On the other hand, if you have a large JavaScript codebase, then rewriting it in TypeScript may not be realistic. In that situation, using the TypeScript compiler to check your JavaScript code can still help you uncover a lot of bugs. The TypeScript Handbook has an excellent section on how to use TypeScript and JSDocs to type check your .js code. Be prepared, though. It’s going to find a lot.


The other essential tool for writing safe JavaScript is ESLint. ESLint is commonly used for enforcing a uniform code style, but what I’m more interested in is its ability to detect bugs as they’re written.

ESLint has a ton of built-in rules. Reading through them is a good exercise, because they point out many of the traps that developers can fall into. The documentation for each rule also shows examples of “good” and “bad” code. The possible problems rules are probably the most important for code correctness.

In addition to the built-in rules, there are a lot of ESLint plugins that provide additional checks. A few that you should take a look at are:

Every project is going to have a slightly different ruleset, but I highly recommend creating a robust ESLint configuration and using it to detect as much as possible.

VSCode integration

Most editors make it easy to add TypeScript and ESLint seamlessly into your workflow. VSCode has excellent TypeScript support, as do most other editors that support the Language Server Protocol.

For ESLint, there is the ESLint extension. It monitors your code as you type and highlights potential issues detected by ESLint. I’d suggest enabling the editor.formatOnSave option as well.

CI integration

TypeScript and ESLint should be part of your CI workflow. Adding ESLint is easy, just run eslint in one of your test steps. TypeScript checking is simple as well using the --noEmit flag. That will check your code and report on any type errors, but will not write any compiled JS to the filesystem. Both ESLint and TypeScript should be blocking steps in your build pipeline, similar to the automated tests.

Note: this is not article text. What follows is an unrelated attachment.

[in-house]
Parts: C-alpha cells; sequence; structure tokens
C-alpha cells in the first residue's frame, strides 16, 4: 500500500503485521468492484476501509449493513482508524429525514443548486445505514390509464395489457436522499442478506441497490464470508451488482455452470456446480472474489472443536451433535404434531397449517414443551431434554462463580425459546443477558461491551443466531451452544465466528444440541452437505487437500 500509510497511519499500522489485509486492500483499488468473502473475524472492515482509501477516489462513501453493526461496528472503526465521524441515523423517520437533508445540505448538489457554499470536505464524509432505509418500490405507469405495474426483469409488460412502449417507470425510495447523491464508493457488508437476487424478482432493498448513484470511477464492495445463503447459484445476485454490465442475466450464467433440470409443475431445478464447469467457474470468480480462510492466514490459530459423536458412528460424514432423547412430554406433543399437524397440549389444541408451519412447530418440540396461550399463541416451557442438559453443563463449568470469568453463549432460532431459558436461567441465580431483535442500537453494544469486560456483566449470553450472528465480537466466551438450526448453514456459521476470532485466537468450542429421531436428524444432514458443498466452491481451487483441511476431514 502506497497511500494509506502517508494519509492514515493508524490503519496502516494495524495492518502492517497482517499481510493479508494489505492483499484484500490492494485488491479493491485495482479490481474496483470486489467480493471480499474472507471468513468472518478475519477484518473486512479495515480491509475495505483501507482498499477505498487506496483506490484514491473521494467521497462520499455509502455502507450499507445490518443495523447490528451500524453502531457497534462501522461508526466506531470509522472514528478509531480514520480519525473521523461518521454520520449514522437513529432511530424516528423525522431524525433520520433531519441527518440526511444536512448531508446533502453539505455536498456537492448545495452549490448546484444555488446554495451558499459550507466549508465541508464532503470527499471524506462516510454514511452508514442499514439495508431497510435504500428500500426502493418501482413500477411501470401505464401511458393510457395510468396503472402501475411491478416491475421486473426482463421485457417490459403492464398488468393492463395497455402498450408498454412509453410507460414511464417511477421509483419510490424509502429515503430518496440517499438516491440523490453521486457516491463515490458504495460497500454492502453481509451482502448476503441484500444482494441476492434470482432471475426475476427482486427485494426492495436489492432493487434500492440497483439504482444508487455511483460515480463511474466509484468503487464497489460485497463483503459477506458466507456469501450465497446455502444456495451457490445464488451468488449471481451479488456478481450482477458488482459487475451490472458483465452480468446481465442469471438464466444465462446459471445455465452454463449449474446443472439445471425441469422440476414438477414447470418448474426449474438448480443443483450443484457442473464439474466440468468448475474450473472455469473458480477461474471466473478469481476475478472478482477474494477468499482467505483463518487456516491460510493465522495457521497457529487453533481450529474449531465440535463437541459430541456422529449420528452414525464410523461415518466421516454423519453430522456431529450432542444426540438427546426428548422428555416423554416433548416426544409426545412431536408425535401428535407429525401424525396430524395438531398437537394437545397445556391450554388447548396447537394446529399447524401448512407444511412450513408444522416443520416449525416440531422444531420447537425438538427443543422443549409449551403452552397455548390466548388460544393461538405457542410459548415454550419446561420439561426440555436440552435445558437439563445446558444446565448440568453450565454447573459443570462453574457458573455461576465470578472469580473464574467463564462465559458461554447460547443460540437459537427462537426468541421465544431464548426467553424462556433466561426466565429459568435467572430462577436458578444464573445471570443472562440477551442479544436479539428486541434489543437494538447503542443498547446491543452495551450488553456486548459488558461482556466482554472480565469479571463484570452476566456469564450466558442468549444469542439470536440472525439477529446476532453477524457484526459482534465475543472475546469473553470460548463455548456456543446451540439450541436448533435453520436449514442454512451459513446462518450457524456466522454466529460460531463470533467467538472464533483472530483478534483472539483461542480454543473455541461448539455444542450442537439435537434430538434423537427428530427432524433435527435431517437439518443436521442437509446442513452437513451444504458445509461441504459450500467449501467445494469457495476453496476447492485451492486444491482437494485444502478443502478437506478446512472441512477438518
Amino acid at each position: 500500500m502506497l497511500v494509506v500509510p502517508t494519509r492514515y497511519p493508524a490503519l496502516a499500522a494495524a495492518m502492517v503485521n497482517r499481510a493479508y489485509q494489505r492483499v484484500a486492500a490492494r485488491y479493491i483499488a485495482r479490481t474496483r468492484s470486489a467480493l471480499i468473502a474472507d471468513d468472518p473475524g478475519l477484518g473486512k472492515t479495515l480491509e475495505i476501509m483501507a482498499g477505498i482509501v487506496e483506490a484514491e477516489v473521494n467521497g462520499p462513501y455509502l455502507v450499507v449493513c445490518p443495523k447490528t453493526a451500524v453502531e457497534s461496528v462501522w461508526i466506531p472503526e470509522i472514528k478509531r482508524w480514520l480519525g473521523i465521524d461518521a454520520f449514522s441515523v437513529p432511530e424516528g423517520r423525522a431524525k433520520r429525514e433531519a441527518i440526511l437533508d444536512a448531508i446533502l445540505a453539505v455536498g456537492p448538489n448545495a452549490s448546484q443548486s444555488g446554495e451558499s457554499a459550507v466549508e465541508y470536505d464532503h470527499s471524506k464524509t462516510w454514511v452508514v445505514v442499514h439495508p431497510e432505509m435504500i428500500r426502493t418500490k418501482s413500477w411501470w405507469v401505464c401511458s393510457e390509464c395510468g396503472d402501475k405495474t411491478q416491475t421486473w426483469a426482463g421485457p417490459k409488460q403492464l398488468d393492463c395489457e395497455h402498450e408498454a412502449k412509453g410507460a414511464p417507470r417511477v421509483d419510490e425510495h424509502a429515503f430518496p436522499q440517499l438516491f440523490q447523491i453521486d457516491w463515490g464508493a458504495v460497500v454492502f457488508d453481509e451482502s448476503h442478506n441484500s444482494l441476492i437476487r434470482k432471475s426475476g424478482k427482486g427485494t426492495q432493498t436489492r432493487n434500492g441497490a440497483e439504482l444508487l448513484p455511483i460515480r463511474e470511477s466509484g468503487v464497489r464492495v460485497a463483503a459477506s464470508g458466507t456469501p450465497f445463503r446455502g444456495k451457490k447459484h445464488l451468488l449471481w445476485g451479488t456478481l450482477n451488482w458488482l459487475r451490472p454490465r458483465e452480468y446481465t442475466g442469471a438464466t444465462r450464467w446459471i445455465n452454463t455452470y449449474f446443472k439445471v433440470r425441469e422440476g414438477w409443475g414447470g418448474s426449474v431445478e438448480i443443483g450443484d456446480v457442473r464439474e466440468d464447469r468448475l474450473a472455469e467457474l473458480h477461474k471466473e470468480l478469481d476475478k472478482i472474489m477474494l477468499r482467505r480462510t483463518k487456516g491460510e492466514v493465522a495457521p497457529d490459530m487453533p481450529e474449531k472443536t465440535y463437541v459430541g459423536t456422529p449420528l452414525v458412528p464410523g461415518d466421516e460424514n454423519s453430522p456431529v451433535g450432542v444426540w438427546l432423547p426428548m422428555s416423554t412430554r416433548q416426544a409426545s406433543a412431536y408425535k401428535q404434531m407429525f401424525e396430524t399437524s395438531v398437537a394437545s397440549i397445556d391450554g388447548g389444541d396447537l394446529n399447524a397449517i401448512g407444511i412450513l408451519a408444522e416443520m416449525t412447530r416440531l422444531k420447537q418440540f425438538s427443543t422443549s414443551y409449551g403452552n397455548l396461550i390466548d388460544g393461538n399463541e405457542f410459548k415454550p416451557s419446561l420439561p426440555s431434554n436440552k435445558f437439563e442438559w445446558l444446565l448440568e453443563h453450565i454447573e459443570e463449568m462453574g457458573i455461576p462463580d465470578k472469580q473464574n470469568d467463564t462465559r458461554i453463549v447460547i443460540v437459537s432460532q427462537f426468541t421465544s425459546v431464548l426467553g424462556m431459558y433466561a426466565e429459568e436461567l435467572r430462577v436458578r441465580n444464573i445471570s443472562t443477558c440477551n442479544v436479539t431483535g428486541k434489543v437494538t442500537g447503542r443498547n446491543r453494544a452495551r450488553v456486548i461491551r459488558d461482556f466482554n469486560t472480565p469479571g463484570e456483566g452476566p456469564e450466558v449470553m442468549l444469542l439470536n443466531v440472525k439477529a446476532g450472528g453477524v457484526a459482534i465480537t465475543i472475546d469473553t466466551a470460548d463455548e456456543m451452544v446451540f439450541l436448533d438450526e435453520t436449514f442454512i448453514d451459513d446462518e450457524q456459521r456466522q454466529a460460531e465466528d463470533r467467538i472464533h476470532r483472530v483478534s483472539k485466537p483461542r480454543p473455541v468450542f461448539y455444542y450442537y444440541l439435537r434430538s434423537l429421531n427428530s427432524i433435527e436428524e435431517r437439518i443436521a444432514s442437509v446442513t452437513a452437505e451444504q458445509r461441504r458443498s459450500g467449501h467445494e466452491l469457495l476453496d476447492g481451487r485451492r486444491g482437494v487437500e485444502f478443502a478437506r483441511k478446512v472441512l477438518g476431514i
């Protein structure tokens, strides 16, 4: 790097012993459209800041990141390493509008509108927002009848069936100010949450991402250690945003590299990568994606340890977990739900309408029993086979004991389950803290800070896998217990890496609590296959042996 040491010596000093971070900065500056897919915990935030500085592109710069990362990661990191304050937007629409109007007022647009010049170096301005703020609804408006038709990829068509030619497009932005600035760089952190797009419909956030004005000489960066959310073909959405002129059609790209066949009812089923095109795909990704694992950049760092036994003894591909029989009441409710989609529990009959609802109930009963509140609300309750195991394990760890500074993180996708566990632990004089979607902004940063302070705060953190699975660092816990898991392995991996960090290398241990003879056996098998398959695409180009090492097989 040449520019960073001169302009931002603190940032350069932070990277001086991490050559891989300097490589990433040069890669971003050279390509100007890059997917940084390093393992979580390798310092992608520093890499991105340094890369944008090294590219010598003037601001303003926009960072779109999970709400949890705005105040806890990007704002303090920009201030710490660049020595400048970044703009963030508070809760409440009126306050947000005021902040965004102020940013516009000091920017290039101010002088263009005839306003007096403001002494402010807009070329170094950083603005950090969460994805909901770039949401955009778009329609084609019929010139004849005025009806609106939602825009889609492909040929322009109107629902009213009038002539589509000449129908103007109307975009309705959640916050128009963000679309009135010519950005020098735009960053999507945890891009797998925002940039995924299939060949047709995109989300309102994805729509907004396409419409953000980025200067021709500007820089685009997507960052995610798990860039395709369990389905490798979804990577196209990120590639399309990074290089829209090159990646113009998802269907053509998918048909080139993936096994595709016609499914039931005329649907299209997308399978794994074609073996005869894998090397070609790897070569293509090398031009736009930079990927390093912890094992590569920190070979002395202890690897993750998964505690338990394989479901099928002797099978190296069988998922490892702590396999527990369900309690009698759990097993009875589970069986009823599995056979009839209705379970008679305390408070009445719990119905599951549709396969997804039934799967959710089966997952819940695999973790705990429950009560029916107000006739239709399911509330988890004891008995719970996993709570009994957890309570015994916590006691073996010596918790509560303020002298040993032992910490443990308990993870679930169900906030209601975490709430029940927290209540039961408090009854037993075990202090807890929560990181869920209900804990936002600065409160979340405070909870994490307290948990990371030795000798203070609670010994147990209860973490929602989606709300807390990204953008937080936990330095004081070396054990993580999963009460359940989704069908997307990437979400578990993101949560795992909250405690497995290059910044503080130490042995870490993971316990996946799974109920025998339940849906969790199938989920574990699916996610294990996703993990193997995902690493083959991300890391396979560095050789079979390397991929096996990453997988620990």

Incremental adoption

When you first add TypeScript and ESLint to existing codebases, you are going to get a lot of errors reported. I’ve seen over 10,000 reported errors on some larger projects. It can be unrealistic to fix all of them at once, and doing so would also create a high risk of regressions.

One option to help incrementally make your code better, without fixing everything at once, is to track the number of reported errors and only fail the build if the number of errors goes up. If the number of errors goes down, make that the new limit. To help with that, I’ve created two npm packages: tsc-ratchet and eslint-ratchet. These two utilities will “ratchet down” the number of errors allowed so that, over time, your code will trend toward fewer errors.


I have written a lot of JavaScript code over the years, from very small libraries to extremely large distributed systems handling petabytes of data. Even with all of that experience, I am very uncomfortable when I move onto a project that is using JavaScript but does not have TypeScript and ESLint as backstops. That is the first thing I put in place, and it’s often very revealing. JavaScript can be used for creating very robust and bug-free systems, but not on its own. Tread carefully, and use the tools available to keep yourself out of trouble.

This article was originally published in Marc’s Digital Garden.